The one area he does really hold his own defensively is on the glass, showing a good nose for the ball and using his length and size well. That's a major plus when evaluating his pro prospects, as players in his mold tend to project as below average rebounders. His wingspan, fundamentals and effort-level clearly help him a great deal here.
Looking forward, Vucevic's continued development with his perimeter shot is crucial for his stock, and the steps he's taken with his improved shooting, strength, and toughness this season are all very helpful. Continuing to work on his pick-and-pop game, becoming a better defender, and maximizing his strength and athleticism should be among his priorities. At just 20 years old with another season in college and seeing how he's improved each of his three seasons so far, he could certainly play himself into draft discussions with continued improvement, and he already has a nice foundation with his rebounding and perimeter shooting.
Players with his combination of size, length and skills aren't very easy to come by, which is why he'll surely be getting an extended look whenever he decides to go pro. The fact that he's reportedly a very high character individual who comes from a strong basketball background will surely help his chances.
Andrew Goudelock, 6'2, Senior, Combo Guard, College of Charleston
22.9 Points, 4.1 Assists, 4.1 Rebounds, 3.4 Turnovers, 1.1 Steals, 48% FG, 42% 3P, 81% FT
Hailing from the College of Charleston, Andrew Goudelock epitomizes the small-school college basketball star. A scorer in the mold of Stephen Curry, but without the same quickness, the Georgia native has been productive from the day he stepped foot on campus, scoring 27 point in his first game for the Cougars as a freshman in 2007 and keying each and every one of the program's big victories over the past four years.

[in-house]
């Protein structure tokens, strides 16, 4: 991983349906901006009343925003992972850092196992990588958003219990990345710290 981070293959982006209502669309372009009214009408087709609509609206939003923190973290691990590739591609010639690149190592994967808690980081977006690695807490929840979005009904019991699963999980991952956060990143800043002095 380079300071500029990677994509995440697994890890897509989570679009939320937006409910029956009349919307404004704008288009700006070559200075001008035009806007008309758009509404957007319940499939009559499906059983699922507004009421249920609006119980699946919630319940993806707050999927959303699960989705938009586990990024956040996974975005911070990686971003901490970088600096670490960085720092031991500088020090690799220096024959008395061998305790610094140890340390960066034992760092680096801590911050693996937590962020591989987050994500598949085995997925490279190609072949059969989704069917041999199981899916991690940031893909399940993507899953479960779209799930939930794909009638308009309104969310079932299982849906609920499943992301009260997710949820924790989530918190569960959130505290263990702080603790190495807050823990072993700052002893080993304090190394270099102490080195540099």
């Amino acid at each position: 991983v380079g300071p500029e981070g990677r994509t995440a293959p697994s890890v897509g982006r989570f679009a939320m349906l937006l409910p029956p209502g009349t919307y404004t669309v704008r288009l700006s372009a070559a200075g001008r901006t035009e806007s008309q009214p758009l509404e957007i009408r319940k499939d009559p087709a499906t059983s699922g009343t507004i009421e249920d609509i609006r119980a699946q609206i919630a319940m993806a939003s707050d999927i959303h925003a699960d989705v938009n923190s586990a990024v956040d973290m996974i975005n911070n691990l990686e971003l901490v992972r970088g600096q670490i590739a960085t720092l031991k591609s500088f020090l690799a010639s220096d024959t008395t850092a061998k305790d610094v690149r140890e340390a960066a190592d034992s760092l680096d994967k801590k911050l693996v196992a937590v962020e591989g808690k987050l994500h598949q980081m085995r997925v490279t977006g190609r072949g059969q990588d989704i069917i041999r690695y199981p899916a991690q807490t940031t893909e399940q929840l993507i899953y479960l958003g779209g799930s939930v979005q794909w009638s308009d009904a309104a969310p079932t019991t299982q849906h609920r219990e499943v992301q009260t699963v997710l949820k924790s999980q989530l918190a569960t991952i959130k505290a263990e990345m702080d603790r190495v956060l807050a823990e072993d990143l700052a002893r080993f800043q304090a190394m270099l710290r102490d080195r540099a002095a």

Scoring upset wins over North Carolina last year and Tennessee this season, Goudelock has saved his best for last, ranking amongst the top players in our database in point per-40 minutes pace adjusted.
Standing just 6'2, Goudelock functions as Charleston's first option, but shows a penchant for finding the open man when he's well defended. A below average athlete in terms of explosiveness by NBA standards, Goudelock excels on the NCAA level because of his tremendous shot-making ability and his ability to maximize his average quickness by setting up his first-step with jabs and fakes.
The biggest part of Goudelock's offensive arsenal is his jump shot. With more than three-quarters of his shots tagged as jumpers by Synergy Sports Technology, Goudelock is heavily reliant on his ability to hit shots from the perimeter. Fortunately for him and his team, he's knocked down some 47.1% of his total jump shots and is scorching the nets at a torrid 49.4% clip off the dribble. Just as good with his feet set as he is off the bounce, Goudelock has compact mechanics, NBA range, an extremely quick release, great perimeter footwork, and a knack for shrugging off defensive pressure and sticking to his form.
Using the threat of his jump shot to open up his midrange game, Goudelock's lack of great size and quickness force him into some tough situations off the dribble, since he struggles to get all the way to the rim and turn the corner consistentlysomething that is reflected in his mediocre free throw rate.